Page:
Bono is a fascinating character. His raw and honest lyrics fill his music with the spirit that makes it so attractive to many. He opens up the pain in his soul to the listener. That may be one of the reasons why he loves the Psalms of David so much.
Bono is by no means a theologian or even an exemplary character, but his album ‘Songs of Innocence’ caught my interest. Here in particular he wrestles with the problem of pain and grief. Because of that, some of his life shines through. In particular he sings a song about the death of his Irish mother: Iris.
Bono describes the death of his mother when he was a boy this way: “…a staring match that death always wins and we’re left broken by the loss of someone really close to us. I owe Iris. Her absence, I filled with music.” You can find this quote and the song here. As a little boy, he saw both his mother and grand-father die in one year and that left a gaping hole. He describes his mother this way: “The star that gives us light / Has been gone a while / But it’s not an illusion / The ache in my heart / Is so much a part of who I am.”
But, as the song progresses, he reaches a point of light, we could say. Often there is an inkling of redemption in his songs. He sings about something beyond this reality. Maybe he should be more explicit, but it is so implicit that it shouts loud and clear: “Once we are born / We begin to forget / The very reason we came / But you I’m sure I’ve met / Long before the night / The stars went out / We’re meeting up again”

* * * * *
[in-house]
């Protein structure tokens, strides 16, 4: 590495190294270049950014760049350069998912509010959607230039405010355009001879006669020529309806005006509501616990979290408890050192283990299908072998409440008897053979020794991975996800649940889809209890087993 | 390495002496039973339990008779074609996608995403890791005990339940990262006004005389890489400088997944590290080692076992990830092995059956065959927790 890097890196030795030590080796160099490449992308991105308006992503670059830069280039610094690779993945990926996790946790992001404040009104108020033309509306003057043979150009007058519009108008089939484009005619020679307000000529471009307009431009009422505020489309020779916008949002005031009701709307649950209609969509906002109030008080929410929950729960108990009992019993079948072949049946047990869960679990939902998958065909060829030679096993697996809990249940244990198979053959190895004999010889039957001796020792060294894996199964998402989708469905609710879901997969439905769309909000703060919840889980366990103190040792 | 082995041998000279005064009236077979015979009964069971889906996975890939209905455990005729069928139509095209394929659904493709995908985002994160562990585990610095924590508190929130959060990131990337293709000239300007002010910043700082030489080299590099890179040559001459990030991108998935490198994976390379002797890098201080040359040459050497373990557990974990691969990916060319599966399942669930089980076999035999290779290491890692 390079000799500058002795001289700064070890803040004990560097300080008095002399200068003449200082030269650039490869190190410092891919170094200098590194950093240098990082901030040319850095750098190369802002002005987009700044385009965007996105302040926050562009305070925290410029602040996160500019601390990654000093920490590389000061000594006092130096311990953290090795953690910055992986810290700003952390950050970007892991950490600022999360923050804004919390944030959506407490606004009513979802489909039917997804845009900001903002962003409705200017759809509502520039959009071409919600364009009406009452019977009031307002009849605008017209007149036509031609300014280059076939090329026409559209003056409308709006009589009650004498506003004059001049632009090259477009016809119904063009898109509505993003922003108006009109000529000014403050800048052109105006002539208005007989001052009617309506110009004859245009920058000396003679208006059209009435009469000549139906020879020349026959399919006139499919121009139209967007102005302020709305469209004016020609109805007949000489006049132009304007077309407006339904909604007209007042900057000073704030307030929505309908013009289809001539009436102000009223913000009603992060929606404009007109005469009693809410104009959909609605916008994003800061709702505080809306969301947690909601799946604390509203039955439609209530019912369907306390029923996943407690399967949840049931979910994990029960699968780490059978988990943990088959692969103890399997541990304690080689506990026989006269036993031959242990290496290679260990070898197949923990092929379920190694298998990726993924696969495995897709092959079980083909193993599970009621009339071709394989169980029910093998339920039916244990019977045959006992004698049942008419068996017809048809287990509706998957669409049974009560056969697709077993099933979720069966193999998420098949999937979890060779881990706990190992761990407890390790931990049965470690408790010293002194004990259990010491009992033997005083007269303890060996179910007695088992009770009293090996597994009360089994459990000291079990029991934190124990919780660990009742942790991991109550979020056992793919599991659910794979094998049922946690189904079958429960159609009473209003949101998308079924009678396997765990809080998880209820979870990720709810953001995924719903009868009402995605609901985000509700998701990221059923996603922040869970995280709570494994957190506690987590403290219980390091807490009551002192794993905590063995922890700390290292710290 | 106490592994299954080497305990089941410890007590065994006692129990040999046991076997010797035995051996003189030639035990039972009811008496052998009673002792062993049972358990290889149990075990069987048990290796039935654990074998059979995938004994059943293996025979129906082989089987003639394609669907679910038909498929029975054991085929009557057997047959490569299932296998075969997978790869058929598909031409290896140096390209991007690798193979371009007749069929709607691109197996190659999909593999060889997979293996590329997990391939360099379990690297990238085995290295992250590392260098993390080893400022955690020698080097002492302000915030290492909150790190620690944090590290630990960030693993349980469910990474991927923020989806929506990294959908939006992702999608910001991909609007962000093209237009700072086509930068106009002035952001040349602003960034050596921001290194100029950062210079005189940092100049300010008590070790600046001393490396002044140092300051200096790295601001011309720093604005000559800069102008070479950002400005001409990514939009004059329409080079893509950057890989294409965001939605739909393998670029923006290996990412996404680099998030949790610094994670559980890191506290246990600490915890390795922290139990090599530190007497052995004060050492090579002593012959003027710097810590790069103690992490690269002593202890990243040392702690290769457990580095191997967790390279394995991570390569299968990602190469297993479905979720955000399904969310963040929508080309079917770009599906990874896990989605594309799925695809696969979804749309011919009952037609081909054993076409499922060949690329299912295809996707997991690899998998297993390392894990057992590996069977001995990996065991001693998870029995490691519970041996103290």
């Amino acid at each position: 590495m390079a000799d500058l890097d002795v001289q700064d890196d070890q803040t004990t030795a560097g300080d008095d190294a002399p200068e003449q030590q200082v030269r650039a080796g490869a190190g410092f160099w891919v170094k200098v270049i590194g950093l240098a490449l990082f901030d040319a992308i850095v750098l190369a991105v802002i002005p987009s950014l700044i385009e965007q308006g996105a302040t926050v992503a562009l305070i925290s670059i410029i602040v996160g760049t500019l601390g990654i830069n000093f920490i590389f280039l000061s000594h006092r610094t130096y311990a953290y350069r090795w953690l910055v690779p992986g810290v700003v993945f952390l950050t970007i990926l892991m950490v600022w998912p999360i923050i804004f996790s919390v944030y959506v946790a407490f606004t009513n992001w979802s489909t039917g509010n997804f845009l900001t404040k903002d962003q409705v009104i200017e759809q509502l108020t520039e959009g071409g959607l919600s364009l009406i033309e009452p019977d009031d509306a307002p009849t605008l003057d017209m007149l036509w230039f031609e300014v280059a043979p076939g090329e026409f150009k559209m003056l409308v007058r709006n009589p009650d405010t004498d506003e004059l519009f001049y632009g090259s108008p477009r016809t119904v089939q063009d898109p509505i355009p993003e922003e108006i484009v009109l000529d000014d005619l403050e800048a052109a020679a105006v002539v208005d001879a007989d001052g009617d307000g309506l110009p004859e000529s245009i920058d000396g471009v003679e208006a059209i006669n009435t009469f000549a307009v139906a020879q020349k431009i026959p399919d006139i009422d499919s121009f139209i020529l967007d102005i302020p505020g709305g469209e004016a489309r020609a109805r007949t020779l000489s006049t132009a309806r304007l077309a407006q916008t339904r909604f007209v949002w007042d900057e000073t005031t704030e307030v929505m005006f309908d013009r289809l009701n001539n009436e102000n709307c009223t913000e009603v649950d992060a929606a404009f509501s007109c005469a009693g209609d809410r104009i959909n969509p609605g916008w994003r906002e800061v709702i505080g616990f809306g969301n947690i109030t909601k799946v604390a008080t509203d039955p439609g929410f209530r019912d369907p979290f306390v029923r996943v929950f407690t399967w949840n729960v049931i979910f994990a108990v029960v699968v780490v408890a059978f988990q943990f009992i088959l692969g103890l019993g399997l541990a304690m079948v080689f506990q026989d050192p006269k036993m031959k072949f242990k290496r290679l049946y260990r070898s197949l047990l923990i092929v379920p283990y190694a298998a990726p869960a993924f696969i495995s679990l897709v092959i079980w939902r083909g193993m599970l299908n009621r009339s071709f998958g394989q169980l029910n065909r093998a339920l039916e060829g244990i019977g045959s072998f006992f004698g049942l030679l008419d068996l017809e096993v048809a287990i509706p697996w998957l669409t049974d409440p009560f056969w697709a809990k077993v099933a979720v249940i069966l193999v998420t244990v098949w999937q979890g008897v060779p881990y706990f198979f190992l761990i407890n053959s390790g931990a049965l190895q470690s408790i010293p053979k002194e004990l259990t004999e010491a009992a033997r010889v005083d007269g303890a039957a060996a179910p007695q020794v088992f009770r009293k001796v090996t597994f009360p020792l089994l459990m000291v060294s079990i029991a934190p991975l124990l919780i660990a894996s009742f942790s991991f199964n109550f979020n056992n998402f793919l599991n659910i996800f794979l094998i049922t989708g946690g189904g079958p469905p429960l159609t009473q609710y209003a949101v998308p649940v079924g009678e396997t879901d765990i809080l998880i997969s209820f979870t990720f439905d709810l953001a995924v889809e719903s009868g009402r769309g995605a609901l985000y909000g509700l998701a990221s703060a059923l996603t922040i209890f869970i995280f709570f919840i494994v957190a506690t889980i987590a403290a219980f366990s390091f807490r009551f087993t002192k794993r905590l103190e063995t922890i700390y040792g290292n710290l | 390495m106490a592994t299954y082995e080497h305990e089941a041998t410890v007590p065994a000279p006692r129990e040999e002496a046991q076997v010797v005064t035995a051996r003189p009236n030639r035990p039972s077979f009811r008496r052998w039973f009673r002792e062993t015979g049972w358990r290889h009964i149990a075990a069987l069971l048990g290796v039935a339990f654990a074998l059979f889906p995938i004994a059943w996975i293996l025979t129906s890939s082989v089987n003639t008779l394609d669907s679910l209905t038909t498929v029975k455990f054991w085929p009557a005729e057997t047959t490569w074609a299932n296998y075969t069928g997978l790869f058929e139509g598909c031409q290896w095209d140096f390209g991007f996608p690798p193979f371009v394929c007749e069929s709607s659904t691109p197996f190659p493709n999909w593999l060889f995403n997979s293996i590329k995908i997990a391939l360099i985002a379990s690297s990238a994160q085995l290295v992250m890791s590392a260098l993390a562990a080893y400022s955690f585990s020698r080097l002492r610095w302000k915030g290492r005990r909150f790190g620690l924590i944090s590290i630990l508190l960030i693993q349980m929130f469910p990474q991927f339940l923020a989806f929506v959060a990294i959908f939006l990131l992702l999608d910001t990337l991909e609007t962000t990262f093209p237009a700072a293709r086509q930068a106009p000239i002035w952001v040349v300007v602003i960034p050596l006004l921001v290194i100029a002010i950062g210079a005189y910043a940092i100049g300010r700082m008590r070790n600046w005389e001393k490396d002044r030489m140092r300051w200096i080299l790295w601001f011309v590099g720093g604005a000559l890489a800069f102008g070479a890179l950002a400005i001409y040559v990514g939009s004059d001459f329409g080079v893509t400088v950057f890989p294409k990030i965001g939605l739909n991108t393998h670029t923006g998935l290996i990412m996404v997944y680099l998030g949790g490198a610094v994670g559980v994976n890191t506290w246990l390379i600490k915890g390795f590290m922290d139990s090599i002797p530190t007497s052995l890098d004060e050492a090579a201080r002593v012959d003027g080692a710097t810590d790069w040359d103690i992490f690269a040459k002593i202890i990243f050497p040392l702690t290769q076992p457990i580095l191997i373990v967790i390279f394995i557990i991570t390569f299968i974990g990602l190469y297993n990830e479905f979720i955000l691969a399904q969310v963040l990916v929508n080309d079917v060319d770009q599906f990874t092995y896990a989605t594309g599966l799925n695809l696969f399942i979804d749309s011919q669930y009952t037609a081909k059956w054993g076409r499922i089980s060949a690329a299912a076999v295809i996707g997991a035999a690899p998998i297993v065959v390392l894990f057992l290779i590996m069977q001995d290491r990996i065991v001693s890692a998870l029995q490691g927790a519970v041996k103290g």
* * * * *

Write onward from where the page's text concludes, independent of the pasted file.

As expressed in this song, Bono takes relationships seriously. This shines out throughout this particular album: Songs of Innocence. It may be of interest to know that his life stands out against other popular stars in that he remained married to the wife of his youth. Bono (also known as Paul Hewson) has been married to Ali Hewson since 1982. You can learn more about their marriage here.
Often Bono leans towards emotionalism, and his music doesn’t always seem to have a clear grasp of Christianity. But sometimes it screams so loud, it is almost hard not to hear. He sings in his song ‘The Miracle (of Joey Ramone)’ of the story of how a miracle happened to Joey Ramone. Two questions you might want to consider: is Joey Ramone representative of Bono? Is the miracle representative of conversion? It definitely has prominent themes of gratitude: “I woke up at the moment when the miracle occurred / I get so many things I don’t deserve / All the stolen voices will someday be returned / The most beautiful sound I’d ever heard” The Miracle